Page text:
I then planned to set up a redirect via an AWS CloudFront lambda to redirect all requests to* to*. This is so that any content someone has linked to on Substack still works.

Seems like a good plan but as always in software engineering there are always some unexpected consequences.


To make Ghost a headless CMS they say to make the site private which stops it from being discoverable from the search engines and adds a password to the main site.

I originally set Ghost up on and everything seemed to be working well. Ghost has a nice embed form as well which I integrated into my website. It doesn’t quite match the style I had before, so I might change this in the future, but it works.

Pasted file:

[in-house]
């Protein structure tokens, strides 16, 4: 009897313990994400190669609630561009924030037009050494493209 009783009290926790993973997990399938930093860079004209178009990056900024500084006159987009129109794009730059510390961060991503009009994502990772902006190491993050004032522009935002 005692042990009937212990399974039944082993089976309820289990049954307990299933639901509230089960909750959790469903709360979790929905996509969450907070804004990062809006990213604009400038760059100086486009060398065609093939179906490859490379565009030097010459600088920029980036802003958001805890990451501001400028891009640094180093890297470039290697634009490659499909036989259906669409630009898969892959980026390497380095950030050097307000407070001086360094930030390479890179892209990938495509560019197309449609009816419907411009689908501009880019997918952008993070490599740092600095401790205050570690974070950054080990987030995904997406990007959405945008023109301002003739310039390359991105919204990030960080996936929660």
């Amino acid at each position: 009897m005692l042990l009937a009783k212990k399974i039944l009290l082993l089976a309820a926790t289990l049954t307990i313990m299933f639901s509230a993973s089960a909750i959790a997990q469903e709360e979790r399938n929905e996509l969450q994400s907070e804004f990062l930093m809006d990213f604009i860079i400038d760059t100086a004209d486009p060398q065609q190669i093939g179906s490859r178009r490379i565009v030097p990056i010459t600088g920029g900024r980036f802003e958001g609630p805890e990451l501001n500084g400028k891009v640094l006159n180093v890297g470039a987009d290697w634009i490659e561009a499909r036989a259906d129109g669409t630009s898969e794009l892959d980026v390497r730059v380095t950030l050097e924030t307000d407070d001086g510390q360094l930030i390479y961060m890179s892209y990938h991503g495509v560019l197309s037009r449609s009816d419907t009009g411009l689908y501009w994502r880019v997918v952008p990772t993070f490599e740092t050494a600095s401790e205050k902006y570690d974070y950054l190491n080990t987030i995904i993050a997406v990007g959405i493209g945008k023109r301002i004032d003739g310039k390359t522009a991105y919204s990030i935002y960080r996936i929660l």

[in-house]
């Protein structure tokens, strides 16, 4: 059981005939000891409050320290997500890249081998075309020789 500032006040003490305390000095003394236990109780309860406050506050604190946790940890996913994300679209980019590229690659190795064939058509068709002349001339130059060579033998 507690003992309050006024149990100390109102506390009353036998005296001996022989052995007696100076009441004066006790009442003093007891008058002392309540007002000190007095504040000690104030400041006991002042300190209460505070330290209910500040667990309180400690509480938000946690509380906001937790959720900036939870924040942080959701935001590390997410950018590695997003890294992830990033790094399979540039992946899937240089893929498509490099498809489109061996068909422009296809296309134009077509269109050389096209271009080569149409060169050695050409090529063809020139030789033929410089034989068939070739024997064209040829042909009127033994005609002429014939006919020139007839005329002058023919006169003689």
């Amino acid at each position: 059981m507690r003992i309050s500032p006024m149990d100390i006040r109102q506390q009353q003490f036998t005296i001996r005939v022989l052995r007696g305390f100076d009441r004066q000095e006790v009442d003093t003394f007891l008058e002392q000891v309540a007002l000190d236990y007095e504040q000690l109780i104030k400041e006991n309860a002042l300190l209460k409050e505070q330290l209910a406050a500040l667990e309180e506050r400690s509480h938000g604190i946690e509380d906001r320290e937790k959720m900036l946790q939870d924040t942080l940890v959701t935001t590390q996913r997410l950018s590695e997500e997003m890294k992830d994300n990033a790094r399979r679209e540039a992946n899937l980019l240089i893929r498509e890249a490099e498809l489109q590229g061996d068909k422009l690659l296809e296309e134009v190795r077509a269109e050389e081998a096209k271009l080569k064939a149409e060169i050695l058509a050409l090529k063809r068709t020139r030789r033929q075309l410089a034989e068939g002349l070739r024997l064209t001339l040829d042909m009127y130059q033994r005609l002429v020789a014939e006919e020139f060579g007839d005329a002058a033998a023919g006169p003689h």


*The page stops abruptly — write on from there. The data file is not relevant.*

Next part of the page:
The first gotcha I discovered was on the opt-in emails. When someone signs up they are emailed to confirm their address. The email gives them a link back to Ghost to make them a subscriber.

Naturally the link goes back to so there goes having a hidden backend service. The main issue is that subscribers were then greeted with a password required page. It seems the confirmation worked as I can see the subscriber in the list, but it would definitely be confusing to all my subscribers.

It turns out I am not the only one to have this issue and Ghost just isn’t designed to work as a headless CMS for sending newsletters, which is a shame.

So I switched the ghost installation over to and made the website public. I then imported my Substack posts and subscribers over using the import tool under Settings > Labs > Beta > Substack migrator. This worked really well. I am not running a paid newsletter, but I have heard that you can easily migrate your paid subscribers over as well and then not have to pay Substack 10% of your revenue.